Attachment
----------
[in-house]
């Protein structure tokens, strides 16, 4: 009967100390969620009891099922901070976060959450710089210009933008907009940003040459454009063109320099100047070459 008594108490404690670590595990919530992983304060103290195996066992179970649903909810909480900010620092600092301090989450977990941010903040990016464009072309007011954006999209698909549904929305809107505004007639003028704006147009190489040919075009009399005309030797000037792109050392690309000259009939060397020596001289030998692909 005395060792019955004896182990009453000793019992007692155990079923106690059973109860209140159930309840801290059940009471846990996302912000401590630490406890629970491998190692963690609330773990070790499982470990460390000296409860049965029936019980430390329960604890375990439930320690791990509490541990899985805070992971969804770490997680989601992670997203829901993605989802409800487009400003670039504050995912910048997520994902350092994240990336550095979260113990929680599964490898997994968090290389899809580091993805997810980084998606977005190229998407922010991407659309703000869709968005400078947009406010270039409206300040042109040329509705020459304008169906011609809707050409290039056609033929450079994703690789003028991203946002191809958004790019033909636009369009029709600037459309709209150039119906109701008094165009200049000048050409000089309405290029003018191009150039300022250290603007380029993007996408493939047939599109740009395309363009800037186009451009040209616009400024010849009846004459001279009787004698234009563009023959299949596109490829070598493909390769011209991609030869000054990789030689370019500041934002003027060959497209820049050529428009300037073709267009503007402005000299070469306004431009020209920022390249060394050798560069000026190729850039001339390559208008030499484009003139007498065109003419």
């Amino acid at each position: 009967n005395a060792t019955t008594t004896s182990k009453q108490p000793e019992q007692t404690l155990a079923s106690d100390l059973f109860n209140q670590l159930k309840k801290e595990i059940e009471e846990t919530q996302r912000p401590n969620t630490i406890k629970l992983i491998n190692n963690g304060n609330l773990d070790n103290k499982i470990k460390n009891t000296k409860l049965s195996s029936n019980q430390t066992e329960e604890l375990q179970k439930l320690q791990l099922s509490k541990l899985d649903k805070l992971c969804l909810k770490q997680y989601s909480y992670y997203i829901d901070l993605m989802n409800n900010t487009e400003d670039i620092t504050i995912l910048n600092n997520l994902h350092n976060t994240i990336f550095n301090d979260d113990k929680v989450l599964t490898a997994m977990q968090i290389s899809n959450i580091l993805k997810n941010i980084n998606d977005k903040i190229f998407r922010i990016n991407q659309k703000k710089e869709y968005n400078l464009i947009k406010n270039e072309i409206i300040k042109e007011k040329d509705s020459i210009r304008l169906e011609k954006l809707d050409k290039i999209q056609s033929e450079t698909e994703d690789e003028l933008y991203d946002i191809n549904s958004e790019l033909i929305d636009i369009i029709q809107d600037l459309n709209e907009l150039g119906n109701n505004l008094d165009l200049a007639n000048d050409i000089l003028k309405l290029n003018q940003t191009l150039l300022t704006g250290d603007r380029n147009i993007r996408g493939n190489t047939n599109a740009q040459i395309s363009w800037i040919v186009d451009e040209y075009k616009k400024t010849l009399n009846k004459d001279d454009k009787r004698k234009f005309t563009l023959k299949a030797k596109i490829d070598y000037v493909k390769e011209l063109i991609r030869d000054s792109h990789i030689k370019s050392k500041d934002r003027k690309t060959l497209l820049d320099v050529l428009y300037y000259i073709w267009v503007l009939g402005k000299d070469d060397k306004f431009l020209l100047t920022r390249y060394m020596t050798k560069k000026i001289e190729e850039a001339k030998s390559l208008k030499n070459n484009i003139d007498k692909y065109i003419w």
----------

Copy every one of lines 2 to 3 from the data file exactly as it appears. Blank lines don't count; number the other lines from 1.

């Protein structure tokens, strides 16, 4: 009967100390969620009891099922901070976060959450710089210009933008907009940003040459454009063109320099100047070459 008594108490404690670590595990919530992983304060103290195996066992179970649903909810909480900010620092600092301090989450977990941010903040990016464009072309007011954006999209698909549904929305809107505004007639003028704006147009190489040919075009009399005309030797000037792109050392690309000259009939060397020596001289030998692909 005395060792019955004896182990009453000793019992007692155990079923106690059973109860209140159930309840801290059940009471846990996302912000401590630490406890629970491998190692963690609330773990070790499982470990460390000296409860049965029936019980430390329960604890375990439930320690791990509490541990899985805070992971969804770490997680989601992670997203829901993605989802409800487009400003670039504050995912910048997520994902350092994240990336550095979260113990929680599964490898997994968090290389899809580091993805997810980084998606977005190229998407922010991407659309703000869709968005400078947009406010270039409206300040042109040329509705020459304008169906011609809707050409290039056609033929450079994703690789003028991203946002191809958004790019033909636009369009029709600037459309709209150039119906109701008094165009200049000048050409000089309405290029003018191009150039300022250290603007380029993007996408493939047939599109740009395309363009800037186009451009040209616009400024010849009846004459001279009787004698234009563009023959299949596109490829070598493909390769011209991609030869000054990789030689370019500041934002003027060959497209820049050529428009300037073709267009503007402005000299070469306004431009020209920022390249060394050798560069000026190729850039001339390559208008030499484009003139007498065109003419």
């Amino acid at each position: 009967n005395a060792t019955t008594t004896s182990k009453q108490p000793e019992q007692t404690l155990a079923s106690d100390l059973f109860n209140q670590l159930k309840k801290e595990i059940e009471e846990t919530q996302r912000p401590n969620t630490i406890k629970l992983i491998n190692n963690g304060n609330l773990d070790n103290k499982i470990k460390n009891t000296k409860l049965s195996s029936n019980q430390t066992e329960e604890l375990q179970k439930l320690q791990l099922s509490k541990l899985d649903k805070l992971c969804l909810k770490q997680y989601s909480y992670y997203i829901d901070l993605m989802n409800n900010t487009e400003d670039i620092t504050i995912l910048n600092n997520l994902h350092n976060t994240i990336f550095n301090d979260d113990k929680v989450l599964t490898a997994m977990q968090i290389s899809n959450i580091l993805k997810n941010i980084n998606d977005k903040i190229f998407r922010i990016n991407q659309k703000k710089e869709y968005n400078l464009i947009k406010n270039e072309i409206i300040k042109e007011k040329d509705s020459i210009r304008l169906e011609k954006l809707d050409k290039i999209q056609s033929e450079t698909e994703d690789e003028l933008y991203d946002i191809n549904s958004e790019l033909i929305d636009i369009i029709q809107d600037l459309n709209e907009l150039g119906n109701n505004l008094d165009l200049a007639n000048d050409i000089l003028k309405l290029n003018q940003t191009l150039l300022t704006g250290d603007r380029n147009i993007r996408g493939n190489t047939n599109a740009q040459i395309s363009w800037i040919v186009d451009e040209y075009k616009k400024t010849l009399n009846k004459d001279d454009k009787r004698k234009f005309t563009l023959k299949a030797k596109i490829d070598y000037v493909k390769e011209l063109i991609r030869d000054s792109h990789i030689k370019s050392k500041d934002r003027k690309t060959l497209l820049d320099v050529l428009y300037y000259i073709w267009v503007l009939g402005k000299d070469d060397k306004f431009l020209l100047t920022r390249y060394m020596t050798k560069k000026i001289e190729e850039a001339k030998s390559l208008k030499n070459n484009i003139d007498k692909y065109i003419w």